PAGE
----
Lauren Krugel The Associated Press — October 12, 2009
CALGARY — The individual pieces of a carbon capture and storage puzzle have been around for a while, but there's a long way to go before those fragments can be assembled at a big enough scale and cheap enough to put a worthwhile dent in greenhouse gas emissions.
"At large scale it's not been done, and we need to learn how to do it in a much more cost-effective manner," said Eddy Isaacs, executive director of the Alberta Energy Research Institute.
The technology — which got a $865-million boost from the Alberta and Canadian federal governments last week — involves separating climate-change-causing carbon dioxide from industrial emissions and injecting the gas deep underground, rather than letting it escape into the atmosphere.
Refineries, petrochemical plants and other industrial facilities have employed the "capture" part of the equation for some time, using special chemicals to scrub poisonous hydrogen sulphide and other contaminants from their emissions.
Methods of storing gasses are also well established. For instance, natural gas, used to heat most North American households during the winter, can be safely stored during the summer months when it's not needed.
Hazardous sour gas is routinely stored underground, and maturing oil fields are able to keep producing with the help of carbon injections.
"The technologies are existing at fairly large scales. It's just that they've not been arranged or configured to be specifically focused simply on carbon capture and sequestration," said Gerry Ertel, Shell Canada Ltd.'s manager of regulatory affairs.
A proposal spearheaded by Shell, along with minority partners Chevron Canada and Marathon Oil, was the beneficiary of the government funding announced last Thursday.
The Quest project would store up to 1.2 million tonnes of carbon dioxide per year from Shell's Scotford oilsands upgrader. The CO2 would be carried by pipeline to a spot nearby and then injected about 2,300 metres underground.
The companies would foot the balance of the project's $1.35-billion price tag.
Shell aims to file its regulatory application in late 2009, but a decision to go ahead with the investment could take place many years into the future.
Projects like Shell's serve as a stepping stone toward figuring out how to make the technology better, said AERI's Isaacs.
"It's learning by doing as opposed to doing paper studies," he said.
"The whole idea is to learn about the reservoir potential for CO2 storage and what kind of volumes are you actually able to deliver on a commercial scale."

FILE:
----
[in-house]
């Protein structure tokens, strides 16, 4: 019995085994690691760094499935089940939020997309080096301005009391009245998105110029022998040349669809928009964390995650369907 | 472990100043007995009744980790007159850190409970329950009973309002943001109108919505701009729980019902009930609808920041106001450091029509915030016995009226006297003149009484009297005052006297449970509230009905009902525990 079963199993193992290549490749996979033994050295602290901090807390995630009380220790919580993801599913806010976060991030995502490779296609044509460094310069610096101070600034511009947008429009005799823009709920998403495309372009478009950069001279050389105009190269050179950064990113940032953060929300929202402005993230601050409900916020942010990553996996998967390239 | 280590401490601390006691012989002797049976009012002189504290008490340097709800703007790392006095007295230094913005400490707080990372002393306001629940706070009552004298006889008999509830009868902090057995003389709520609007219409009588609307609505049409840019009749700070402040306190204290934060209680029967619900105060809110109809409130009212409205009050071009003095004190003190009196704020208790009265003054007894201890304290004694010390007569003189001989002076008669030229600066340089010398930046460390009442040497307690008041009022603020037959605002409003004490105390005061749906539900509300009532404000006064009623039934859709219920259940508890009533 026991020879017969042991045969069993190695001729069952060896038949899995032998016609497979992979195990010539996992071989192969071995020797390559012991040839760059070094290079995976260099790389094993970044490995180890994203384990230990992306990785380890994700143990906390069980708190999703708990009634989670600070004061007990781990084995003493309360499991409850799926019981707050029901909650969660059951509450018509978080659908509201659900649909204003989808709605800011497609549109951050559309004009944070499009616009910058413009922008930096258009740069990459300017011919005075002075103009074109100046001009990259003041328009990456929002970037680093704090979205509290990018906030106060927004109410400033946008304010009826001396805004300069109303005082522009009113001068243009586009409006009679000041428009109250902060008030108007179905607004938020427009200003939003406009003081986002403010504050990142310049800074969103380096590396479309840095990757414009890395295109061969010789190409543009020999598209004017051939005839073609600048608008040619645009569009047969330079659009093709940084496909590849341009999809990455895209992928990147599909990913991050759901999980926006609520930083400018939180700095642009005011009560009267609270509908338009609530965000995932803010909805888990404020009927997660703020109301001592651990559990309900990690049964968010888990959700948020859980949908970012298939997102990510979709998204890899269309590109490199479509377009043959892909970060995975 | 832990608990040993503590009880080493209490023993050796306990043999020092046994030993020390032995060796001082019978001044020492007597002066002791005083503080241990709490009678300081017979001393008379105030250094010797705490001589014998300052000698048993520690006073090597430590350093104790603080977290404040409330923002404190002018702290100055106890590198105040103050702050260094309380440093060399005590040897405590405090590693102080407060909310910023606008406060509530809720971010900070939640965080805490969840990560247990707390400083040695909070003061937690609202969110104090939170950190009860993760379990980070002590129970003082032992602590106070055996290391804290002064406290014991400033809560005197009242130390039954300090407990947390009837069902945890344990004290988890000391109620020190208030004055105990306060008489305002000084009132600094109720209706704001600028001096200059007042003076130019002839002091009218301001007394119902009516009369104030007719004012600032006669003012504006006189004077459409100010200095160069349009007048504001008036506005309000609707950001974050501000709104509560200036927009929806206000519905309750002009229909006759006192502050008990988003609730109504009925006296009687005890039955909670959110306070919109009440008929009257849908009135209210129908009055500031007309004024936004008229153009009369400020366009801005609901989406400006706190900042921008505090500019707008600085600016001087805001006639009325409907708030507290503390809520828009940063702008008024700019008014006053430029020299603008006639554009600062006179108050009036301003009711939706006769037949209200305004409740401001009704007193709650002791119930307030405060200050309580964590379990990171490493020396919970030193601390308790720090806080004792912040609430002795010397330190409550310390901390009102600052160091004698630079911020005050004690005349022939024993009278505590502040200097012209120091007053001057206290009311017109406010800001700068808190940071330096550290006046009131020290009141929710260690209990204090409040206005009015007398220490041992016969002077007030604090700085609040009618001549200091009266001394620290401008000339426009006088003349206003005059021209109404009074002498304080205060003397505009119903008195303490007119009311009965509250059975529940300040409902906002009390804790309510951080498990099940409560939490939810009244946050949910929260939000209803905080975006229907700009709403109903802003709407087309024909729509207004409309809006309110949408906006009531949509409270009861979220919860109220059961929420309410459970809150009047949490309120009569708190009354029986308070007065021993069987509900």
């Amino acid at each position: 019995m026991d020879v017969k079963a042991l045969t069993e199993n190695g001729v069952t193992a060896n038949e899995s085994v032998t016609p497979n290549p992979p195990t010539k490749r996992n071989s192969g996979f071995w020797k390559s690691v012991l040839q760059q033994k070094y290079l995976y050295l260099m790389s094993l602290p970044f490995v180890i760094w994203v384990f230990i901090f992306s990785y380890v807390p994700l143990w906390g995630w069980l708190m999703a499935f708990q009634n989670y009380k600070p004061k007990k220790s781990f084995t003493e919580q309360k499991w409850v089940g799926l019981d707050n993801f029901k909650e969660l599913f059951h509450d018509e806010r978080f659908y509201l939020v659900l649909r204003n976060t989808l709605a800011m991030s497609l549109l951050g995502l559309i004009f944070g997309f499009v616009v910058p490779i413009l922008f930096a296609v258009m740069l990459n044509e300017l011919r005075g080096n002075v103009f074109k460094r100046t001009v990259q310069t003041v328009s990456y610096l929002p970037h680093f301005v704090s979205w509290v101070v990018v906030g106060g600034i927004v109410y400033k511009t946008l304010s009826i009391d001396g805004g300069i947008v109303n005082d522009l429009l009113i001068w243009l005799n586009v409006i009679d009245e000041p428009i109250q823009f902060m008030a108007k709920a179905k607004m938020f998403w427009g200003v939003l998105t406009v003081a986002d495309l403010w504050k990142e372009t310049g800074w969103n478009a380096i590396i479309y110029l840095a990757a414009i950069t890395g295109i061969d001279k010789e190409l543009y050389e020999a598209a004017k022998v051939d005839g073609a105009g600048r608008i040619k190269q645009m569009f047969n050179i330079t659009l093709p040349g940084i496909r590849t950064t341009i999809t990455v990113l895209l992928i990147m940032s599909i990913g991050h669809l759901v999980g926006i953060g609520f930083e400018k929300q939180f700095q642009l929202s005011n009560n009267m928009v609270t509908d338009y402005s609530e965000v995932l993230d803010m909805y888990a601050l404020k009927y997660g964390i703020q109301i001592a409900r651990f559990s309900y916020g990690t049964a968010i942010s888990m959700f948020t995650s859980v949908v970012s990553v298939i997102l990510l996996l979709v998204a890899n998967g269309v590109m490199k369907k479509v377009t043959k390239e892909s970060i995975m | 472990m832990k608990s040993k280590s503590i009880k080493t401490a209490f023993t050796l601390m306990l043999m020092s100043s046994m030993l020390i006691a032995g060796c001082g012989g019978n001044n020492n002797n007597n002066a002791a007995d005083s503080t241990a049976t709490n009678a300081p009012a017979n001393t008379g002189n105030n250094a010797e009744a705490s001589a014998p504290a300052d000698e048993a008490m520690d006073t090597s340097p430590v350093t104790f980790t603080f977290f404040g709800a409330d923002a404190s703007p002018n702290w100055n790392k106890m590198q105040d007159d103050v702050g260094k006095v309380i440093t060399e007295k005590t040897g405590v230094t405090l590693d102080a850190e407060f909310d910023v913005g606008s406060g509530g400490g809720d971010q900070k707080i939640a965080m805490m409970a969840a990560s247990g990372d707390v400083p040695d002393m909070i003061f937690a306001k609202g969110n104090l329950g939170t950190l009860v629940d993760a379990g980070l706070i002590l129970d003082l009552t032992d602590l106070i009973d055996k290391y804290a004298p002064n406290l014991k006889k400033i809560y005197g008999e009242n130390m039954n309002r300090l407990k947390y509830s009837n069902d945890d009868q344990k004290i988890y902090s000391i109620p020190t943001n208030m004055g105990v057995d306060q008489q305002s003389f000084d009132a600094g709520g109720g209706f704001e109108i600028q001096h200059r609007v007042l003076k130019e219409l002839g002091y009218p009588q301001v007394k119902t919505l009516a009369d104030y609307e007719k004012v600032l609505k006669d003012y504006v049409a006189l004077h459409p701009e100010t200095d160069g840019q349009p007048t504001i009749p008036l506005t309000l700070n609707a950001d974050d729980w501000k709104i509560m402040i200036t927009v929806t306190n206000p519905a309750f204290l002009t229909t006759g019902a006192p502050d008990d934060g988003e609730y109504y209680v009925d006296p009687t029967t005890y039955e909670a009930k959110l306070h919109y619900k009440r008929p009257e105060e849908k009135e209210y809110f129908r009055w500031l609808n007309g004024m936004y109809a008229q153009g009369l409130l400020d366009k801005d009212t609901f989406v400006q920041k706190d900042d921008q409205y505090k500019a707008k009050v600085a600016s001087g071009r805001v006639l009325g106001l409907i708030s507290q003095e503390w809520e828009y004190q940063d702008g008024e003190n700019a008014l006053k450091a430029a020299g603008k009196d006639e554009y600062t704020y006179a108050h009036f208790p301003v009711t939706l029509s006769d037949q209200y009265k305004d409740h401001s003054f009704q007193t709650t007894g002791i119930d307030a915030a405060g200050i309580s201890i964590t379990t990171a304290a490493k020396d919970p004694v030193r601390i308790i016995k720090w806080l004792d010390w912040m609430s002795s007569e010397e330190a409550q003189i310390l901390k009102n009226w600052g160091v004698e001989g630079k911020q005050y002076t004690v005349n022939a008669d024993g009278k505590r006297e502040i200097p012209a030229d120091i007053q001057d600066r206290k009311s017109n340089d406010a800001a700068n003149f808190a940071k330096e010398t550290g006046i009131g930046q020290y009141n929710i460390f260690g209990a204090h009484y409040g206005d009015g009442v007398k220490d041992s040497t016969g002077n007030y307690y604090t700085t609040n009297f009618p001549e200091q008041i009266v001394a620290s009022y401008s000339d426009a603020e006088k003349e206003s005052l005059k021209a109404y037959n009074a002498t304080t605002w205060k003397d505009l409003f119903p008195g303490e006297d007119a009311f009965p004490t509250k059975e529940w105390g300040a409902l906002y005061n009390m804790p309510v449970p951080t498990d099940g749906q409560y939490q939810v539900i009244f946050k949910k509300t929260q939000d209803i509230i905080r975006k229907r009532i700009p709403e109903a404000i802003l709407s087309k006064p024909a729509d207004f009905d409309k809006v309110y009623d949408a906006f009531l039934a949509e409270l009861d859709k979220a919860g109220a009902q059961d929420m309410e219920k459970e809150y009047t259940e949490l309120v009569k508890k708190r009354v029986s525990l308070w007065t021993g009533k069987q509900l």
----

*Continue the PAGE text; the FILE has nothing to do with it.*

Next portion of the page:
Not all CCS applications are created equal. The purer the stream of carbon dioxide, the easier it is to capture.
Fertilizer and petrochemical plants produce the least contaminated emissions, but it takes more work to isolate the carbon dioxide from the coal and oilsands emissions.
Proponents of CCS in the industry and governments are quick to point out that CCS is no "silver bullet" to cure climate change, and that investments in efficiency and improvements in extraction processes are also key.
Still, the executive producer of the Sierra Club in Canada, said the big bucks earmarked for CCS would be better spent elsewhere.
Stephen Hazell figures the cost of capturing carbon using CCS would be between $75 and $115 per tonne, far above the $15 a tonne level Alberta currently charges for emissions.
"Those are out of sight costs," he said. "There's so many ways that you can reduce greenhouse gas emissions much more cheaply than carbon capture and storage."
Those could include investing in renewable forms of energy like wind and solar and rolling out a major energy efficiency program for residential, commercial and industrial buildings.
"That's where you can really reduce emissions at low cost, create lots of jobs and make people's homes more comfortable."
Governments and industry like carbon capture and storage because it allows the status quo to remain in place for the foreseeable future, Hazell said.
"We dangle the prospect of carbon capture and storage down the road so that we can get more tar sands projects approved today," he said.
"Everybody knows that we're not going to have a single molecule reduction in CO2 from carbon capture and storage for at least the next 10 years."